0

Sometimes I find it useful to have loops that do an action at the beginning and/or the end of a while loop.

The best way I can think of for representing this in C++ would be:

if(condition) {
    // Pre-loop actions.
    while(condition) {
        // Loop actions
    }
    // Post-loop actions.
}

Or with a goto optimization (theoretically):

if(condition) {
    // Pre-loop actions.
    goto loopStart;
    while(condition) {
            loopStart:
        // Loop actions
    }
    // Post-loop actions.
}

Do any programming languages had a more formal structure to represent this? Is this the best structural construction in C-like languages (e.g. has this been discussed in computer science literature)?

1

I'm not 100% sure I understand what sorts of things you are thinking of here. A more concrete realistic example might help.

But I personally find the example you gave in C++ already quite reasonable.

Please note also - there is a 'for loop' in C++, which comes very close to doing what you are describing.

From cppreference

for ( init-statement; condition(optional) ; iteration_expression(optional) ) statement

So you can write:

for (Pre-loop actions; condition; Post-loop actions) {
    // Loop actions
}

But here the pre-loop actions get done even if condition is false. And post-loop-actions get done every time through the loop.

There is another pattern I find VERY helpful, that you may be thinking of, and thats a 'finally' block. That nicely handles the cleanup after look logic.

For example see example use of Finally

        [[maybe_unused]] auto&& cleanup = Execution::Finally ([]() noexcept { ::endutxent (); });
        ::setutxent ();
        for (const utmpx* i = ::getutxent (); i != nullptr; i = ::getutxent ()) {
            if (i->ut_type == BOOT_TIME) {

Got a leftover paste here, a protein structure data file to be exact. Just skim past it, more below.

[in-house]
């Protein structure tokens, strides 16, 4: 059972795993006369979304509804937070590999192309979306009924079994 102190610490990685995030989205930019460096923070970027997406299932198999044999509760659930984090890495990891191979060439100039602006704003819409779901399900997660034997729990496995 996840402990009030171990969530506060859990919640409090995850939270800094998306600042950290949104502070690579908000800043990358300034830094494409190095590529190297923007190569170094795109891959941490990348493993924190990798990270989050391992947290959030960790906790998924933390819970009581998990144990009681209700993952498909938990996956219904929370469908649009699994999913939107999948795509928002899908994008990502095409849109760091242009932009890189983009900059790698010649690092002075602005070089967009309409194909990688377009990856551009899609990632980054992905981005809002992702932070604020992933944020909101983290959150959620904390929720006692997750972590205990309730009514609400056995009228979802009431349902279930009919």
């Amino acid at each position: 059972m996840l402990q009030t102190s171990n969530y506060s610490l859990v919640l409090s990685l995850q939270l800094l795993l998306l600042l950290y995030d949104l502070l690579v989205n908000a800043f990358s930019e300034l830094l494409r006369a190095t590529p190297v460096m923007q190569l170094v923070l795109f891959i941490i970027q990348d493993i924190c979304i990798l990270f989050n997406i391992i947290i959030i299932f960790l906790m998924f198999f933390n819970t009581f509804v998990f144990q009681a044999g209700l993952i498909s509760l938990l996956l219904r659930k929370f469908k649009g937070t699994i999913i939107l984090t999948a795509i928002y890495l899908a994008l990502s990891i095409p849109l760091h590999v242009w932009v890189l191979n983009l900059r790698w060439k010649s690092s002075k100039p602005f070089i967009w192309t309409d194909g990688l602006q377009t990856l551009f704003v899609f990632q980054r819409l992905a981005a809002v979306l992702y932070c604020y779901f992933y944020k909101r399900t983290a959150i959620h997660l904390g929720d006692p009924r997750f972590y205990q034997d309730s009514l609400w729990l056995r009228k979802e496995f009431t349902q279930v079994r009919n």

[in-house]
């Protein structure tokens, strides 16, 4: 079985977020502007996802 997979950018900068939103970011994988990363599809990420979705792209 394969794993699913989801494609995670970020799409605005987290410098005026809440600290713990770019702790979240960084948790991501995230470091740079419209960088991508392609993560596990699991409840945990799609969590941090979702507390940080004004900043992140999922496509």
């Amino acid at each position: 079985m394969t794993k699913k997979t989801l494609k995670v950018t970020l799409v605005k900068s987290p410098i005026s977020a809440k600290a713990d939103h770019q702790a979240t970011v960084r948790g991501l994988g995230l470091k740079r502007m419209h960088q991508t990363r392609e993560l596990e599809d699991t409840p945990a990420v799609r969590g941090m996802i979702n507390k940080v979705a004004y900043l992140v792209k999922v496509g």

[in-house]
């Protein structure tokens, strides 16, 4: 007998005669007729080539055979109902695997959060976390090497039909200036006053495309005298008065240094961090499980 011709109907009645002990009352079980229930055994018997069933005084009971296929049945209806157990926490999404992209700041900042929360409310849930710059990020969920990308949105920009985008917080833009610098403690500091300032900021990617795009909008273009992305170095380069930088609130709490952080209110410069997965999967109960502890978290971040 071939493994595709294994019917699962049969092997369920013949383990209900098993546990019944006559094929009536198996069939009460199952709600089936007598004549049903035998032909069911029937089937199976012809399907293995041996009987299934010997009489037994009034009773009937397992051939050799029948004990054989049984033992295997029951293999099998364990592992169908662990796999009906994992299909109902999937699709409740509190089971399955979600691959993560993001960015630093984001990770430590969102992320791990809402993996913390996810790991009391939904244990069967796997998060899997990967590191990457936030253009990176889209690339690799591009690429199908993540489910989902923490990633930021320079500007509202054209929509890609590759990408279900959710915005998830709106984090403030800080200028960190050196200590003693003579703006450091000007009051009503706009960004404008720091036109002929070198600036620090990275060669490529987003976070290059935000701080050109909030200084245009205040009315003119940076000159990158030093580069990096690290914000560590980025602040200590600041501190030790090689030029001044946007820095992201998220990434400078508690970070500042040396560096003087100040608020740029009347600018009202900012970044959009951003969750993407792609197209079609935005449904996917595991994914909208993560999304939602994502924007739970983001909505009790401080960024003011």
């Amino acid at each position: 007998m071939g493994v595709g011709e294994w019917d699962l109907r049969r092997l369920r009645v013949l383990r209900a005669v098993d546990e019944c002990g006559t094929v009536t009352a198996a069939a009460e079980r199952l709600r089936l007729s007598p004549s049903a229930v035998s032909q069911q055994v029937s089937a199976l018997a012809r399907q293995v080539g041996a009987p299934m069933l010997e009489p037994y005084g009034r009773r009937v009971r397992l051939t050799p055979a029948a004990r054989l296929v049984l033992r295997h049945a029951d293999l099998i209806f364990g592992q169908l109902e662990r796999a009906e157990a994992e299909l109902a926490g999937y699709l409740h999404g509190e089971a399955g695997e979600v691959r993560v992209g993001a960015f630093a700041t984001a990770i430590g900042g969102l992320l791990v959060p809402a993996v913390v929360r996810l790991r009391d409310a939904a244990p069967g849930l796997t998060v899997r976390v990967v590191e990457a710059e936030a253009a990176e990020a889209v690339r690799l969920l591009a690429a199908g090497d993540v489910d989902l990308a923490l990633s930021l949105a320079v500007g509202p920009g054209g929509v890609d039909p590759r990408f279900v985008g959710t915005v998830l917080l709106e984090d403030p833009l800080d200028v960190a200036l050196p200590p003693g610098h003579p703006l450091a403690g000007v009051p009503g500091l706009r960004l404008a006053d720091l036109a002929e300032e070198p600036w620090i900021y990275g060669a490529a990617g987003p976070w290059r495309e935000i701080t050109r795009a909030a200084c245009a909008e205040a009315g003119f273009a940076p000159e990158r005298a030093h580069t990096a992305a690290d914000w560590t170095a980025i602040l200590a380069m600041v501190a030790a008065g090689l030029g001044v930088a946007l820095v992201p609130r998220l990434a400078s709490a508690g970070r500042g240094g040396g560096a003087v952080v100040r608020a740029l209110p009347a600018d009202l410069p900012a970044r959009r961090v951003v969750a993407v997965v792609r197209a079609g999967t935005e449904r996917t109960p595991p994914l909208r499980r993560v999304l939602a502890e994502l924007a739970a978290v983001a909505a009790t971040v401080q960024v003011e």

result.fBootedAt = DateTime (i->ut_tv);
                succeeded        = true;
            }
        }

here the 'finally' block is declared before the loop, but done afterwards (as going out of scope) - so useful for cleanup activities (especially in the presense of exceptions).

1

Since you already know the condition of the while loop is true when the loop is first encountered, you can change it to be a do/while loop:

if(condition) {
    // Pre-loop actions.
    do {
        // Loop actions
    } while(condition);
    // Post-loop actions.
}

That way the condition isn't checked again until after the loop has run once.

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To write loops (other than those that iterate for a specific count), I use a third option, preferring the use of infinite loop with break; from somewhere in the loop:

// Pre-loop actions
for (;;) {
    // Pre-condition actions (e.g. prompt or prime)
    if ( ! condition ) 
        break;
    // post-condition actions (e.g. the main loop-body actions)
}
// Post-loop actions

This is about as DRY as you'll get.  Using a while often requires that the prompt/priming code is duplicated, e.g. once outside the loop and once in the loop.

Also, this approach doesn't duplicate testing of the condition.  I can imagine in some cases the whole loop needs to be done conditionally as you're suggesting; however, I would submit that the pre- and post-loop actions ideally would work ok even if the loop doesn't run any actual iterations; the less conditional logic, the better.

  • I can see this as being useful as long as the pre-loop actions and post-loop actions aren't absolutely dependent on the condition and are relatively inexpensive. The other argument besides (premature?) optimization for using a conditional followed closely by one-time loop initialization actions is it makes the pre-loop actions more explicitly part of the loop. But you correctly point out that condition is repeated, which may be problematic if condition is non-trivial. Of course if condition is nontrivial, one could make it into a lambda. – Graham Jul 31 '18 at 22:40
  • But also notable is that this approach can be done in lieu of gotos, even with the conditional wrapped around it. This sort of takes a variant do-while approach, which is a useful reminder. – Graham Jul 31 '18 at 23:00

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